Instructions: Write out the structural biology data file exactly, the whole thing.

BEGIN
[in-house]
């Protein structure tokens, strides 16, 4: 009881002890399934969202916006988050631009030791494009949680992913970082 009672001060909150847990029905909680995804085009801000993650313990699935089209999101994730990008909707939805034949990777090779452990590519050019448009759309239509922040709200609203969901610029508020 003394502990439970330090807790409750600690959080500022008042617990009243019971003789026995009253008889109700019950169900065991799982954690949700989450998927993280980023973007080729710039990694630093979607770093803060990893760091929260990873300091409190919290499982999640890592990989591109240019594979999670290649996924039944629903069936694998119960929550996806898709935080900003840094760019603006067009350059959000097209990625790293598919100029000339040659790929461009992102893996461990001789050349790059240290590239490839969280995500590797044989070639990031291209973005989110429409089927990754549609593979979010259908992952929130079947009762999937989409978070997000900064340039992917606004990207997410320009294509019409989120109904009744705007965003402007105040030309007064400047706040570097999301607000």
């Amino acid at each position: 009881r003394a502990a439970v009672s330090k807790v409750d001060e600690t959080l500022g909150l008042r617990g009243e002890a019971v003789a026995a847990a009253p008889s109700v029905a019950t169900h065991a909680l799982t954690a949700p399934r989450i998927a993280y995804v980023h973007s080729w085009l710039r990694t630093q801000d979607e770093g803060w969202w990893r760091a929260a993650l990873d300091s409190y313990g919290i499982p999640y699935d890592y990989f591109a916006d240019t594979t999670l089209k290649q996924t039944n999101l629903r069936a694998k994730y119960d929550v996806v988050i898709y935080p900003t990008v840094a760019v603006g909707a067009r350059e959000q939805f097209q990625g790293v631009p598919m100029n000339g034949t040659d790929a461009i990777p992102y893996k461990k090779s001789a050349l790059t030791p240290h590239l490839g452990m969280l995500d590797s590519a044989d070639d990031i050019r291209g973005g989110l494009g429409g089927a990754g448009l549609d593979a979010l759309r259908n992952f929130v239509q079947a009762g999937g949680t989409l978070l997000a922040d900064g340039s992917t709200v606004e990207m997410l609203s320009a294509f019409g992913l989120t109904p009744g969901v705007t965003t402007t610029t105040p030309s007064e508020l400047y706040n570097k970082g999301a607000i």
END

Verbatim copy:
[in-house]
């Protein structure tokens, strides 16, 4: 009881002890399934969202916006988050631009030791494009949680992913970082 009672001060909150847990029905909680995804085009801000993650313990699935089209999101994730990008909707939805034949990777090779452990590519050019448009759309239509922040709200609203969901610029508020 003394502990439970330090807790409750600690959080500022008042617990009243019971003789026995009253008889109700019950169900065991799982954690949700989450998927993280980023973007080729710039990694630093979607770093803060990893760091929260990873300091409190919290499982999640890592990989591109240019594979999670290649996924039944629903069936694998119960929550996806898709935080900003840094760019603006067009350059959000097209990625790293598919100029000339040659790929461009992102893996461990001789050349790059240290590239490839969280995500590797044989070639990031291209973005989110429409089927990754549609593979979010259908992952929130079947009762999937989409978070997000900064340039992917606004990207997410320009294509019409989120109904009744705007965003402007105040030309007064400047706040570097999301607000």
């Amino acid at each position: 009881r003394a502990a439970v009672s330090k807790v409750d001060e600690t959080l500022g909150l008042r617990g009243e002890a019971v003789a026995a847990a009253p008889s109700v029905a019950t169900h065991a909680l799982t954690a949700p399934r989450i998927a993280y995804v980023h973007s080729w085009l710039r990694t630093q801000d979607e770093g803060w969202w990893r760091a929260a993650l990873d300091s409190y313990g919290i499982p999640y699935d890592y990989f591109a916006d240019t594979t999670l089209k290649q996924t039944n999101l629903r069936a694998k994730y119960d929550v996806v988050i898709y935080p900003t990008v840094a760019v603006g909707a067009r350059e959000q939805f097209q990625g790293v631009p598919m100029n000339g034949t040659d790929a461009i990777p992102y893996k461990k090779s001789a050349l790059t030791p240290h590239l490839g452990m969280l995500d590797s590519a044989d070639d990031i050019r291209g973005g989110l494009g429409g089927a990754g448009l549609d593979a979010l759309r259908n992952f929130v239509q079947a009762g999937g949680t989409l978070l997000a922040d900064g340039s992917t709200v606004e990207m997410l609203s320009a294509f019409g992913l989120t109904p009744g969901v705007t965003t402007t610029t105040p030309s007064e508020l400047y706040n570097k970082g999301a607000i």